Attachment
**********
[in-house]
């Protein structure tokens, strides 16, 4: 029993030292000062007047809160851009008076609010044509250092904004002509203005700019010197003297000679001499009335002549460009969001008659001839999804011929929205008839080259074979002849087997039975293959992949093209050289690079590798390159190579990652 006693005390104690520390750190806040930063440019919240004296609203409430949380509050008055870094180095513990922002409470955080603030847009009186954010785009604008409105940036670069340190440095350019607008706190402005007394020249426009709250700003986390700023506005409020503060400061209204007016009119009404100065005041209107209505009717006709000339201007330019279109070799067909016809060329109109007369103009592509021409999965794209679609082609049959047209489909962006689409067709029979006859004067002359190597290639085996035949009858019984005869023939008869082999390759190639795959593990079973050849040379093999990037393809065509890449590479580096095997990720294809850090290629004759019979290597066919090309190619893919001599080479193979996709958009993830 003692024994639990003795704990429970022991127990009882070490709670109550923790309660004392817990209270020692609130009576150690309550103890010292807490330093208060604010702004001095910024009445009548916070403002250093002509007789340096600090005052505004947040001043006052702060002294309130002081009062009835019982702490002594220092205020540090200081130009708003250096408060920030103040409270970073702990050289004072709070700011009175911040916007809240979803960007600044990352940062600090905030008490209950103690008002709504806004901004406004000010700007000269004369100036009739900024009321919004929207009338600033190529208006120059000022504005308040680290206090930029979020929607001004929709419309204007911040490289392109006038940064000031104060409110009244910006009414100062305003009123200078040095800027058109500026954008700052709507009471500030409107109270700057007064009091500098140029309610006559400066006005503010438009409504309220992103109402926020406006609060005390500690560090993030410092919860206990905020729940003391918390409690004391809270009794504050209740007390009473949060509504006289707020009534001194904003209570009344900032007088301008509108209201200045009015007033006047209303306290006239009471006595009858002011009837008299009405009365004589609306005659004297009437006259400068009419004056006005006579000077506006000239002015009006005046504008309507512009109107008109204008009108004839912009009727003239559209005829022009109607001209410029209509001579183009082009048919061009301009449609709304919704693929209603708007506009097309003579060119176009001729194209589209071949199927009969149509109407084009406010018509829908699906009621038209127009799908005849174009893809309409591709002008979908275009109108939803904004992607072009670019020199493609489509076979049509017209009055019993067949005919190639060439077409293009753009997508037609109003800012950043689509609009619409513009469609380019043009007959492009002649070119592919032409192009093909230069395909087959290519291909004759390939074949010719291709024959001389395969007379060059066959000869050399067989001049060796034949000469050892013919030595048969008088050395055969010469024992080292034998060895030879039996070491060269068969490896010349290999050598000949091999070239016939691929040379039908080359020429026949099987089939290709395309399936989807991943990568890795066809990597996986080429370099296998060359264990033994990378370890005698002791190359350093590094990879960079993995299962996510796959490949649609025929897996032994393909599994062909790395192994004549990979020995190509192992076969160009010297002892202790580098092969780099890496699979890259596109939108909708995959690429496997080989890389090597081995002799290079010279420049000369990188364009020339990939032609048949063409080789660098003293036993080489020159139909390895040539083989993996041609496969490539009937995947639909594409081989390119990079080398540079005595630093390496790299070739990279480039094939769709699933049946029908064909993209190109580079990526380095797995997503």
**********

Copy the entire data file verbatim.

[in-house]
């Protein structure tokens, strides 16, 4: 029993030292000062007047809160851009008076609010044509250092904004002509203005700019010197003297000679001499009335002549460009969001008659001839999804011929929205008839080259074979002849087997039975293959992949093209050289690079590798390159190579990652 006693005390104690520390750190806040930063440019919240004296609203409430949380509050008055870094180095513990922002409470955080603030847009009186954010785009604008409105940036670069340190440095350019607008706190402005007394020249426009709250700003986390700023506005409020503060400061209204007016009119009404100065005041209107209505009717006709000339201007330019279109070799067909016809060329109109007369103009592509021409999965794209679609082609049959047209489909962006689409067709029979006859004067002359190597290639085996035949009858019984005869023939008869082999390759190639795959593990079973050849040379093999990037393809065509890449590479580096095997990720294809850090290629004759019979290597066919090309190619893919001599080479193979996709958009993830 003692024994639990003795704990429970022991127990009882070490709670109550923790309660004392817990209270020692609130009576150690309550103890010292807490330093208060604010702004001095910024009445009548916070403002250093002509007789340096600090005052505004947040001043006052702060002294309130002081009062009835019982702490002594220092205020540090200081130009708003250096408060920030103040409270970073702990050289004072709070700011009175911040916007809240979803960007600044990352940062600090905030008490209950103690008002709504806004901004406004000010700007000269004369100036009739900024009321919004929207009338600033190529208006120059000022504005308040680290206090930029979020929607001004929709419309204007911040490289392109006038940064000031104060409110009244910006009414100062305003009123200078040095800027058109500026954008700052709507009471500030409107109270700057007064009091500098140029309610006559400066006005503010438009409504309220992103109402926020406006609060005390500690560090993030410092919860206990905020729940003391918390409690004391809270009794504050209740007390009473949060509504006289707020009534001194904003209570009344900032007088301008509108209201200045009015007033006047209303306290006239009471006595009858002011009837008299009405009365004589609306005659004297009437006259400068009419004056006005006579000077506006000239002015009006005046504008309507512009109107008109204008009108004839912009009727003239559209005829022009109607001209410029209509001579183009082009048919061009301009449609709304919704693929209603708007506009097309003579060119176009001729194209589209071949199927009969149509109407084009406010018509829908699906009621038209127009799908005849174009893809309409591709002008979908275009109108939803904004992607072009670019020199493609489509076979049509017209009055019993067949005919190639060439077409293009753009997508037609109003800012950043689509609009619409513009469609380019043009007959492009002649070119592919032409192009093909230069395909087959290519291909004759390939074949010719291709024959001389395969007379060059066959000869050399067989001049060796034949000469050892013919030595048969008088050395055969010469024992080292034998060895030879039996070491060269068969490896010349290999050598000949091999070239016939691929040379039908080359020429026949099987089939290709395309399936989807991943990568890795066809990597996986080429370099296998060359264990033994990378370890005698002791190359350093590094990879960079993995299962996510796959490949649609025929897996032994393909599994062909790395192994004549990979020995190509192992076969160009010297002892202790580098092969780099890496699979890259596109939108909708995959690429496997080989890389090597081995002799290079010279420049000369990188364009020339990939032609048949063409080789660098003293036993080489020159139909390895040539083989993996041609496969490539009937995947639909594409081989390119990079080398540079005595630093390496790299070739990279480039094939769709699933049946029908064909993209190109580079990526380095797995997503």